wowfudge Wed 18-Jan-17 21:13:17

Okay - so I think that's the cable that did run to the box, or the box is in the loft space, which would be odd as they are designed the be visible from outside. Has work been done which has involved replastering inside or rendering or painting outside? I'm wondering if the box has been removed at some point, but the cable left.

The thing you tap the code into is the control panel.

PigletJohn Wed 18-Jan-17 21:38:36

if it is part of the alarm, the voltage is likely to be 12V or possibly 24V, so not dangerous. But if you cut it the system might think you are a burglar and start hooting.

Take a look round all the bits you can find, especially the control panel or keypad. It is probably fed off the mains with a fused switch. It might be concealed in a cupboard, but there will be something near the main exit door.

Try writing to the previous owners and ask how to work it,

If you post some photos it might be possible to tell if it is an amateur or a pro system. It is usually quite awkward to get a pro system reactivated without paying a fair bit.

It is important to find its power supply switch. If it starts hooting and you don't know the code you won't be able to stop it. It might be connected to the phone line, possibly calling the previous owner's family, or an alarm company, but it will (should) not dial the police.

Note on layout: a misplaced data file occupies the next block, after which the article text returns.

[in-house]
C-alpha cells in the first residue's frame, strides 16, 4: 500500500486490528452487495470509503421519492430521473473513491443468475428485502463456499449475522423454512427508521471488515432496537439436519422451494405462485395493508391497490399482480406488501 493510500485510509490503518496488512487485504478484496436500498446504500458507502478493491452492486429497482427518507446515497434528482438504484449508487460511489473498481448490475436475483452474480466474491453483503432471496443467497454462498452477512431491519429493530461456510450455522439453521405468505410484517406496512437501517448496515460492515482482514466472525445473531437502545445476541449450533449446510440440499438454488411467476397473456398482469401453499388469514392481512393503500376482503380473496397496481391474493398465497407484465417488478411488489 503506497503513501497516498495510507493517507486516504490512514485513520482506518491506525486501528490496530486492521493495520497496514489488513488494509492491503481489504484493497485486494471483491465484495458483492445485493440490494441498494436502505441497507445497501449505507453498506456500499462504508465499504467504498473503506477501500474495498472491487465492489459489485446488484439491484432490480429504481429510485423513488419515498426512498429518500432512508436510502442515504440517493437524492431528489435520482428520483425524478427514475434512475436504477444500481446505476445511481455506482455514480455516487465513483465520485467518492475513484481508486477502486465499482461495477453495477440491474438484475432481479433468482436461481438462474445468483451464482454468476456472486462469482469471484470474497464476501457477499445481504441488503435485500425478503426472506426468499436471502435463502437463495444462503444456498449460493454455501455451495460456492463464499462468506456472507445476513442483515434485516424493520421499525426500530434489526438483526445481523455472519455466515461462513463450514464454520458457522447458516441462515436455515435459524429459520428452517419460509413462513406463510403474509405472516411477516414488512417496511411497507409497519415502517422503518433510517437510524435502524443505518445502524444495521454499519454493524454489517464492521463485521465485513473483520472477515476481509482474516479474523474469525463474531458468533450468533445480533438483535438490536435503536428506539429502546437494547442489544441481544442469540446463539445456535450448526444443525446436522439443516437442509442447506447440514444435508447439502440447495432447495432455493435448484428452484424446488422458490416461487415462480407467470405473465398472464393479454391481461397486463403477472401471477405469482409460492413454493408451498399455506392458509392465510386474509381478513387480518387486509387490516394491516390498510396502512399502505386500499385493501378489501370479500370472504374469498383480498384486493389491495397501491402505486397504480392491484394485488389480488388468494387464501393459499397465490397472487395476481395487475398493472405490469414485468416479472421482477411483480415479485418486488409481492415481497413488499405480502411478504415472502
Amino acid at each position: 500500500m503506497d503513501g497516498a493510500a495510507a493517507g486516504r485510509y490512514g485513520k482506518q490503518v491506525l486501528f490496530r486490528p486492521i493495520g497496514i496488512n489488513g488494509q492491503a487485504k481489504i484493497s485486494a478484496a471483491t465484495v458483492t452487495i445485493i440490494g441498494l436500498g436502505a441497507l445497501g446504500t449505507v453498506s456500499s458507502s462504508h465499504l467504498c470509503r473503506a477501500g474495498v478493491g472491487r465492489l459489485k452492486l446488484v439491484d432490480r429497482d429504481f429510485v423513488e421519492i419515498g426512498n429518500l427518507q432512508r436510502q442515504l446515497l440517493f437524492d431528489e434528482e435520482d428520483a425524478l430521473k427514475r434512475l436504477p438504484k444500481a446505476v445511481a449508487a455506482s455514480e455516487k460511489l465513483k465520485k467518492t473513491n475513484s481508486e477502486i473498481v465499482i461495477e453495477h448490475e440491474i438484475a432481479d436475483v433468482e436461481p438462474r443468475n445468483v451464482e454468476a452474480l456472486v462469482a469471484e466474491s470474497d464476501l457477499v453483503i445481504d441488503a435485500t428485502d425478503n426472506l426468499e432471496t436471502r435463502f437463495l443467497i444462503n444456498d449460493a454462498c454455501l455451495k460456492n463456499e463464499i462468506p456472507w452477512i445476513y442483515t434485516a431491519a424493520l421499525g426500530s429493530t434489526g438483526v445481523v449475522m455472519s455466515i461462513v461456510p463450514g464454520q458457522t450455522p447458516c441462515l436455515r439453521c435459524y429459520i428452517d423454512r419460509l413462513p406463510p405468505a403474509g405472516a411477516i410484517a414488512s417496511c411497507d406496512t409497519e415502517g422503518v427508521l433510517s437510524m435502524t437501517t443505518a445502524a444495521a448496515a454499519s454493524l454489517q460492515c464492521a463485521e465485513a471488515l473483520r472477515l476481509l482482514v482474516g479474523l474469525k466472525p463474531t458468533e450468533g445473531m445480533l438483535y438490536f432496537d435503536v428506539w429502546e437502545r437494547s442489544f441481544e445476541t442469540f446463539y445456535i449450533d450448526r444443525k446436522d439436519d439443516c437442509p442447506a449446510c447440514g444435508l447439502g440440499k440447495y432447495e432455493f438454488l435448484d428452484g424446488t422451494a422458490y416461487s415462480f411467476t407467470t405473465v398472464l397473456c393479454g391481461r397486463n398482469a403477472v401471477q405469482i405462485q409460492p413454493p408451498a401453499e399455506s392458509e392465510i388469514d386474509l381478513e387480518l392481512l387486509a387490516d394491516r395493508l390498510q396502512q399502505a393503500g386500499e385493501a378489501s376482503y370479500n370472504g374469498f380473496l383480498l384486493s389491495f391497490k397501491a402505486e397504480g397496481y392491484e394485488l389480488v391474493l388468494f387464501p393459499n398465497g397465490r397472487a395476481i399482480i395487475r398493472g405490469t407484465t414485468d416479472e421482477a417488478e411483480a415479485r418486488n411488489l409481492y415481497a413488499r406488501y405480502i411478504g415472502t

these will keep it tidy

Testificateman Wed 18-Jan-17 22:41:29

This will keep little hands away from the wire.

thenewaveragebear1983 Thu 19-Jan-17 15:41:50

I have found the 'siren' - I knew it was there because when we cut the power a few weeks ago it set the alarm off. I don't think it is currently 'set' though, but I hadn't considered that it may go off for other reasons so will need to contact the previous home owner.
The system appears to be very old, the box has no markings on it and the control panel and sensors all look pretty tatty.
Thanks for the link to the trunking also, that will do for now and we will have to get a specialist out to have a look at it when we can find the money!

PigletJohn Thu 19-Jan-17 15:50:23

post a photo if you can. The control panel might be recognisable, so might the siren.

thenewaveragebear1983 Thu 19-Jan-17 16:07:23

Thanks pigletjohn- here's the control panel and the siren is, I think, the blue and white box under the eaves?

PigletJohn Thu 19-Jan-17 16:23:02

I don't recognise it. The position of the siren box suggests to me it was professionally fitted.

I can't see them on sale at a supplier, but there are a couple of that brand on ebay.

I suspect an alarm engineer would fit a new panel if possible, it's quicker than running new cables.

Post your pics on

but some of them are miserable gits who hate DIYers.

PigletJohn Thu 19-Jan-17 16:28:04

you might mind a manual on
(us website)

Search on C&K

Testificateman Thu 19-Jan-17 17:49:57

Is it a 2316, 236 or a 238?